I first tried a St. Viateur bagel in Montreal. Some bakers claim Canada's bagels are more crispy and chewy than our New York variety, known for their sophisticated characteristics of being shiny and fat. Apparently such nuance in bagel texture has led one Brooklyn bagel shop to differentiate itself by claiming Montreal anscestry. And there's this Deli that actually imports St. Viateur bagels!
When I visited Montreal chef Michele Forgione's Osteria Venti, I do remembering enjoying a Canadian bagel and egg sandwich. It went down quite nicely with some espresso. Though I should of payed more attention to the bagel, my time was consumed chatting with the cooks, sharing tips on the finer points in making Pugliese bread.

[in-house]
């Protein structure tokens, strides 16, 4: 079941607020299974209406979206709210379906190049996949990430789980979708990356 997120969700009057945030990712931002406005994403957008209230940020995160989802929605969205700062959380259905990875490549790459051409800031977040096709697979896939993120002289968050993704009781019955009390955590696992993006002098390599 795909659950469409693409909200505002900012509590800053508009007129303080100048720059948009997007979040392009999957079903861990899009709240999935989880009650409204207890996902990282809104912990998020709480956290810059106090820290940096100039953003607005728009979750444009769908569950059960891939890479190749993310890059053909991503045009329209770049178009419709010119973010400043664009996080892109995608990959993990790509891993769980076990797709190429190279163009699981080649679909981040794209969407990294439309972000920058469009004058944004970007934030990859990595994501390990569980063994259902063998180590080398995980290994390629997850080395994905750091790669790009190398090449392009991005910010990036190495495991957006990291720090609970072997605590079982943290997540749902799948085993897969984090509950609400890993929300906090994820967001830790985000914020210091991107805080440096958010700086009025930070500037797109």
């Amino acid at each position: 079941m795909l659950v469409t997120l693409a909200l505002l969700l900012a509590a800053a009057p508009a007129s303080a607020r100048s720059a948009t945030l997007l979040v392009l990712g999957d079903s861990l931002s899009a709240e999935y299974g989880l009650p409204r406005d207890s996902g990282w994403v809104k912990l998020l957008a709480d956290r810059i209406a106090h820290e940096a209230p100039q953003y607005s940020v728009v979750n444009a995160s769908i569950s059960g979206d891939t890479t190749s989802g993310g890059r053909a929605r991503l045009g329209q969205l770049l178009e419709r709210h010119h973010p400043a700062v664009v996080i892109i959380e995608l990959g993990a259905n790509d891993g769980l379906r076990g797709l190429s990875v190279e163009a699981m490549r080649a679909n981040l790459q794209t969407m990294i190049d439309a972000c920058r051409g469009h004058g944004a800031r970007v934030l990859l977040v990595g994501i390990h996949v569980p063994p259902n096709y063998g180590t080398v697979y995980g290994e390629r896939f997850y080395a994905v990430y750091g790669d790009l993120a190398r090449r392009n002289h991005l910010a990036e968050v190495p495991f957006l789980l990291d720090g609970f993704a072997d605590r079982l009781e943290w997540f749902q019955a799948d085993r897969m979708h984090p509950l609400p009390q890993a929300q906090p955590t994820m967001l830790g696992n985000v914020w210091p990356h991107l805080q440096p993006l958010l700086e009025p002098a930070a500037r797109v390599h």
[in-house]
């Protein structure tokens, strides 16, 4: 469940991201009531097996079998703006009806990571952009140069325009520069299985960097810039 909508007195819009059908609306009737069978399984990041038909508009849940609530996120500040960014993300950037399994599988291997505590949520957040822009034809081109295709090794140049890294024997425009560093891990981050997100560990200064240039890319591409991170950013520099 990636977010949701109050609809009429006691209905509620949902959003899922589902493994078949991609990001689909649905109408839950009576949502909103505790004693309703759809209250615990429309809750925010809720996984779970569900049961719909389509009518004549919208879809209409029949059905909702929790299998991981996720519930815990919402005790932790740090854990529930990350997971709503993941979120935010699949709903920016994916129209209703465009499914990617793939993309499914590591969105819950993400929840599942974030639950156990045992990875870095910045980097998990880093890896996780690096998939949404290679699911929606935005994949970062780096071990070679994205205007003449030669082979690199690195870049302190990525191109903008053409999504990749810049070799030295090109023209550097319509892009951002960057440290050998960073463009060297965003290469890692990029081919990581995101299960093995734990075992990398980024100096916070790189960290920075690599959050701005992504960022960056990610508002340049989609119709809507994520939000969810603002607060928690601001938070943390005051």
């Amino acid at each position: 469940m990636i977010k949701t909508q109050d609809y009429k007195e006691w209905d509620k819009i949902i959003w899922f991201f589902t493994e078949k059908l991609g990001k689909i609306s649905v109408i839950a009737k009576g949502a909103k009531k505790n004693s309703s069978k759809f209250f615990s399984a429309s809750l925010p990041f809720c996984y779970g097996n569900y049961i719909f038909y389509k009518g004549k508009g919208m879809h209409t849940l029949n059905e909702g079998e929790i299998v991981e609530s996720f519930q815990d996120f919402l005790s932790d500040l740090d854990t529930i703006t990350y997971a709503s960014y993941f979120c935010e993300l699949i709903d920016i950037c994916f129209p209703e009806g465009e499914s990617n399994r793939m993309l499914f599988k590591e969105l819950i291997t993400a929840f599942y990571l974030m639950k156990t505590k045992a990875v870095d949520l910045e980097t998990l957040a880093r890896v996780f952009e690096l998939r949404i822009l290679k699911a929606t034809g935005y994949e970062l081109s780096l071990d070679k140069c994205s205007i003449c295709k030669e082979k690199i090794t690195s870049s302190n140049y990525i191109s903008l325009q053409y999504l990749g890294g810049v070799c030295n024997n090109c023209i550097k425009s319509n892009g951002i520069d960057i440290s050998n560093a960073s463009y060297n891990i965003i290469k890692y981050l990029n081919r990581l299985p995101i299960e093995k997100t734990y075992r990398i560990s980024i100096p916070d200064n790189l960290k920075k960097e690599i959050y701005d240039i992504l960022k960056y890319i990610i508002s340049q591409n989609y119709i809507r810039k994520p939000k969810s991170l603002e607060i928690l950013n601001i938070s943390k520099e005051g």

Meanwhile, I did snap a photo, and remembered it had a different look from our New York bagels. Now, with H&H bagels closing and seemingly quick disappearance of Jewish bakeries in the Big Apple, it's hard to say where to find a traditional bagel. So I'm attempting a sourdough Montreal bagel, sans wood fired oven, with a nod to my friends up North.
There is slightly more color, sweetness and crisper texture in Montreal bagels. Perhaps it's the egg in the dough, honey or malt. And there's crispness from the wood fired ovens. I found a few sources on the web, from the New York Times, and The Fresh Loaf, adapting them for sourdough. Secrets and mystery aside, with the web and some calculations, anyone could make a bagel, even if you're not in Montreal. Good luck.